Your 14 year old male patient fails the Ottawa Knee or Pittburgh Knee clinical decision tool after gettting whacked in the knee with some object of some kind or another.
He’s tender near the tibial tuberosity and he refuses to extend his leg.
You can’t tell whether this is pain limited or whether something else is going on.
Your AP knee xray shows this. The radiologist is busy interpreting a lot of CT heads that you ordered earlier. Now you must read your own film because ortho might need to be consulted. So…you do a “wet read.”
You have no clue how to read this so you check out this link on How to Read a Knee Xray (peds specific) so that you have a framework for your wet read.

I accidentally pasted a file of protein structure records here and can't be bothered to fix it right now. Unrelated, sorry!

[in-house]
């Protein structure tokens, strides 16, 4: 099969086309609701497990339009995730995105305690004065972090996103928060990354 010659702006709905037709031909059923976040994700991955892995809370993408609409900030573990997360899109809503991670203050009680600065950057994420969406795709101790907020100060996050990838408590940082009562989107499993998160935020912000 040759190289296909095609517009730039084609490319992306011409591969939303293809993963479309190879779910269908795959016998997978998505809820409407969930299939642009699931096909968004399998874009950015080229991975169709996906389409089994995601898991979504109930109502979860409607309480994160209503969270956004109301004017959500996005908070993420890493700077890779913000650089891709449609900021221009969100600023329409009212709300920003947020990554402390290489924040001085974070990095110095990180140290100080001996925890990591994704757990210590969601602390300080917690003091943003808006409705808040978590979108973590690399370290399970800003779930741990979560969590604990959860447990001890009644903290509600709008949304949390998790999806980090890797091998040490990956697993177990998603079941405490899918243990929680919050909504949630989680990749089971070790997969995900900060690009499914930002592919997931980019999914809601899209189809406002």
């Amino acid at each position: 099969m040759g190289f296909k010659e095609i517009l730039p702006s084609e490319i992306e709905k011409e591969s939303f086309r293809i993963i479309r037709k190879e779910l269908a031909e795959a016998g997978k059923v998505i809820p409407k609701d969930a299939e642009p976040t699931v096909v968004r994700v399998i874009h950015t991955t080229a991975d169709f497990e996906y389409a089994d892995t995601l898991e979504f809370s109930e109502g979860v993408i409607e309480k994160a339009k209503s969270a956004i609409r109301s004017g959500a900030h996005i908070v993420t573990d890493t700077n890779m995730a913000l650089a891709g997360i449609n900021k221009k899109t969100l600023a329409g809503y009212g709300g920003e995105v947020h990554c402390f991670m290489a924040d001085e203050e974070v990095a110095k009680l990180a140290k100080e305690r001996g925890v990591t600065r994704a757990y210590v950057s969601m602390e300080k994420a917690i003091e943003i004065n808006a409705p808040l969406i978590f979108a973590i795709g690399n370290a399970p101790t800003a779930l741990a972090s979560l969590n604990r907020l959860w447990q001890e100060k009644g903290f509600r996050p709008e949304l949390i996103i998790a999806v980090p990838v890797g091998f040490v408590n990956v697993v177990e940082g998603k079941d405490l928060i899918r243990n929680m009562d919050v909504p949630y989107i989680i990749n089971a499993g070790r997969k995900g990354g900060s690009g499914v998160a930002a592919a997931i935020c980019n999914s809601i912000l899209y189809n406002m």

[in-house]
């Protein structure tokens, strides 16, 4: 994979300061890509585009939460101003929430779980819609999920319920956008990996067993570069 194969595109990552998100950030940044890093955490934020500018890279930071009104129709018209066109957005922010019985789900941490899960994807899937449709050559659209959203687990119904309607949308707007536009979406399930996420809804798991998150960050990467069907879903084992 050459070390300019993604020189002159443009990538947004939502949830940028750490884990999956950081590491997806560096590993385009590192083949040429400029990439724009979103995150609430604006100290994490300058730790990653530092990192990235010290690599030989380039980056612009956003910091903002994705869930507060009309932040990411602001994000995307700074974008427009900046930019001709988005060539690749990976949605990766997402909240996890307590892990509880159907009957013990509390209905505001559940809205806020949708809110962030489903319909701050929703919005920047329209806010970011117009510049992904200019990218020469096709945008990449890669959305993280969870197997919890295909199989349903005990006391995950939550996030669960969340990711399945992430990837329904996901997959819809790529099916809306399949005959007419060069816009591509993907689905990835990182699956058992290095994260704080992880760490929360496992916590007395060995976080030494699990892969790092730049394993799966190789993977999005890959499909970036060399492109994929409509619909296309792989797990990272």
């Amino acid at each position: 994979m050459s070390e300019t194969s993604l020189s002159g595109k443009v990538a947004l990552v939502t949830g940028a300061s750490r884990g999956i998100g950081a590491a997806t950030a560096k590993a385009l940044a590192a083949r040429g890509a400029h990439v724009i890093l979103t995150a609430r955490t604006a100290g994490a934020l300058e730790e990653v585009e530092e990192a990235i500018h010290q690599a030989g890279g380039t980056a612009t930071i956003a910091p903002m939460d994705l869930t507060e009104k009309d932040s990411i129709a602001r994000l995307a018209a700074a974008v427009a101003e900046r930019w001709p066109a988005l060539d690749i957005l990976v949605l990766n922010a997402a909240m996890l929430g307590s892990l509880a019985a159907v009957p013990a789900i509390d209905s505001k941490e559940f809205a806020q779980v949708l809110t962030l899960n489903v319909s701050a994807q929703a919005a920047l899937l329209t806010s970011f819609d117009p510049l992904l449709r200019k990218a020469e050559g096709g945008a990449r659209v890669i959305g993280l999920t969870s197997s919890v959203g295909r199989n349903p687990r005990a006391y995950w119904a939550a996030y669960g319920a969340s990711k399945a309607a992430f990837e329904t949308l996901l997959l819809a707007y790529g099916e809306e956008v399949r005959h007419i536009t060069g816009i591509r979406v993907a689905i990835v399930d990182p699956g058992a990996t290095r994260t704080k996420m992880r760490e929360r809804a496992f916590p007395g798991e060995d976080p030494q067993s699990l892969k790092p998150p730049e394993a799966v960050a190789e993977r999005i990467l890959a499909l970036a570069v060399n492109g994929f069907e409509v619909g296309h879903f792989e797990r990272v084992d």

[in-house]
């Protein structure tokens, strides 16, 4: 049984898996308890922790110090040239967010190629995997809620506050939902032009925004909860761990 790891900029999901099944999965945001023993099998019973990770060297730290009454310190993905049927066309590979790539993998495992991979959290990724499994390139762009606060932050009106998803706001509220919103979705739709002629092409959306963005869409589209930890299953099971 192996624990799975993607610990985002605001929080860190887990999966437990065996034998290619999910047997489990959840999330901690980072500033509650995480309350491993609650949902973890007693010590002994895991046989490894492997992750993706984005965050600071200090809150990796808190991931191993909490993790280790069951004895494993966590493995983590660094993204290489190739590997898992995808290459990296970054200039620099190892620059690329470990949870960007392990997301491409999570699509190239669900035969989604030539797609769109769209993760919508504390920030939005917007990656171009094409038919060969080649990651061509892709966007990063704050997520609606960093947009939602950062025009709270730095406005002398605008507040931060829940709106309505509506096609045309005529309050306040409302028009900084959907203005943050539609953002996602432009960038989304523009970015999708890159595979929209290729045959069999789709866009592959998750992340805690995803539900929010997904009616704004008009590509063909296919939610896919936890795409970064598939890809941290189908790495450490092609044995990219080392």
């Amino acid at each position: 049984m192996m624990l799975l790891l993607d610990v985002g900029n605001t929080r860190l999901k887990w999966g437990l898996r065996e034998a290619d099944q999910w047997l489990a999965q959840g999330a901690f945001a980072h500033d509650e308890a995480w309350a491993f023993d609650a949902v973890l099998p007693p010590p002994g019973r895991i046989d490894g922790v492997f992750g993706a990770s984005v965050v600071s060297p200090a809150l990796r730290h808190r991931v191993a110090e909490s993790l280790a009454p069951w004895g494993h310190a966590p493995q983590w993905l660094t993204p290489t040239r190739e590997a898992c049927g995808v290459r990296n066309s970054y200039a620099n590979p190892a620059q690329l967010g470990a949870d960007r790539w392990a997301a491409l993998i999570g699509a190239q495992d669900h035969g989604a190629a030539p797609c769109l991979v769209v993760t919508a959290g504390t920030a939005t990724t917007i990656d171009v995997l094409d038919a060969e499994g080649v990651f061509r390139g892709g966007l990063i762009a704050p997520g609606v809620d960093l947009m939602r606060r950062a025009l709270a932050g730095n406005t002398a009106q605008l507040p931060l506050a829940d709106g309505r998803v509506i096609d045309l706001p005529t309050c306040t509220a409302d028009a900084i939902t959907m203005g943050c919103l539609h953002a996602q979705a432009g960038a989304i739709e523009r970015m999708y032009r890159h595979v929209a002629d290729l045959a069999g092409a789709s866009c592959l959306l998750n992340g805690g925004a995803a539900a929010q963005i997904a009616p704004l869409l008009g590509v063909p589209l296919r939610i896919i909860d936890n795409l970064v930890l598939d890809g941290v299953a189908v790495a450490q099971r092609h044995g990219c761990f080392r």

Hmmm. Looks like no fractures, good femur-tibial alignment, and no significant effusions. Not too helpful so far. What about the lateral view?
Is the lateral view useful at all? Yes! One use: patellar tendon rupture.
A patellar tendon rupture should be considered likely when the distance between the inferior aspect of the patella is GREATER than than the length of the patella itself +20%
Extra credit: what is this?
This is not a fracture but a normal variant called the “fabella.”
http://www.foamcast.org (episode 22)
Tintinalli’s Emergency Medicine Manual, 7e > Chapter 179. Hip and Knee Pain